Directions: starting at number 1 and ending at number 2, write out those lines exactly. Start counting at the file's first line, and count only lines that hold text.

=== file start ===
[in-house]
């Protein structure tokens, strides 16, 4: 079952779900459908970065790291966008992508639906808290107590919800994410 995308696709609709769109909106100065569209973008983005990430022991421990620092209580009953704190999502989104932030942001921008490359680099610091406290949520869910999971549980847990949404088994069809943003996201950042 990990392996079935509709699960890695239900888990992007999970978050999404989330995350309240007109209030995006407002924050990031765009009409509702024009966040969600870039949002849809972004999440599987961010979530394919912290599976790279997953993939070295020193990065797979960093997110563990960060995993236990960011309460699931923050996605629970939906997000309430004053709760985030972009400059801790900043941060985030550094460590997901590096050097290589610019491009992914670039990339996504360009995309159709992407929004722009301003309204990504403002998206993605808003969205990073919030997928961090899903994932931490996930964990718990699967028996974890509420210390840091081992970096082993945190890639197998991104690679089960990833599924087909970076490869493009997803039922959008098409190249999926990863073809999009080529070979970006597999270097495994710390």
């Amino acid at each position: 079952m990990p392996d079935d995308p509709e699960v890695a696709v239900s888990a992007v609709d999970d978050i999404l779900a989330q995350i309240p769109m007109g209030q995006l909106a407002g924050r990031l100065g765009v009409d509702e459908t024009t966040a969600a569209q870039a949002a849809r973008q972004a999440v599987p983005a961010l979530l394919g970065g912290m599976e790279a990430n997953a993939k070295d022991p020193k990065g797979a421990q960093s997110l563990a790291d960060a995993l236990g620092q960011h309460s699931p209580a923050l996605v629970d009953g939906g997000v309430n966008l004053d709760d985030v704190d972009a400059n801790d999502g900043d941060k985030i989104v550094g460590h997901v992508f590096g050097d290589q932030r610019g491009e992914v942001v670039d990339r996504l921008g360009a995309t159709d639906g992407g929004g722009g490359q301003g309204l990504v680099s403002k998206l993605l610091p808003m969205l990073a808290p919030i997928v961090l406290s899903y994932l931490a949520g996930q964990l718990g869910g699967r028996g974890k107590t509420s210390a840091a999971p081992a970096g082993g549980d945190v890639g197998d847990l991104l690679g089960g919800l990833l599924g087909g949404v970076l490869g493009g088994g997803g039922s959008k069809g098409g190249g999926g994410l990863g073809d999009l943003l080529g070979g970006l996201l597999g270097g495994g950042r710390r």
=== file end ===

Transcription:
[in-house]
């Protein structure tokens, strides 16, 4: 079952779900459908970065790291966008992508639906808290107590919800994410 995308696709609709769109909106100065569209973008983005990430022991421990620092209580009953704190999502989104932030942001921008490359680099610091406290949520869910999971549980847990949404088994069809943003996201950042 990990392996079935509709699960890695239900888990992007999970978050999404989330995350309240007109209030995006407002924050990031765009009409509702024009966040969600870039949002849809972004999440599987961010979530394919912290599976790279997953993939070295020193990065797979960093997110563990960060995993236990960011309460699931923050996605629970939906997000309430004053709760985030972009400059801790900043941060985030550094460590997901590096050097290589610019491009992914670039990339996504360009995309159709992407929004722009301003309204990504403002998206993605808003969205990073919030997928961090899903994932931490996930964990718990699967028996974890509420210390840091081992970096082993945190890639197998991104690679089960990833599924087909970076490869493009997803039922959008098409190249999926990863073809999009080529070979970006597999270097495994710390």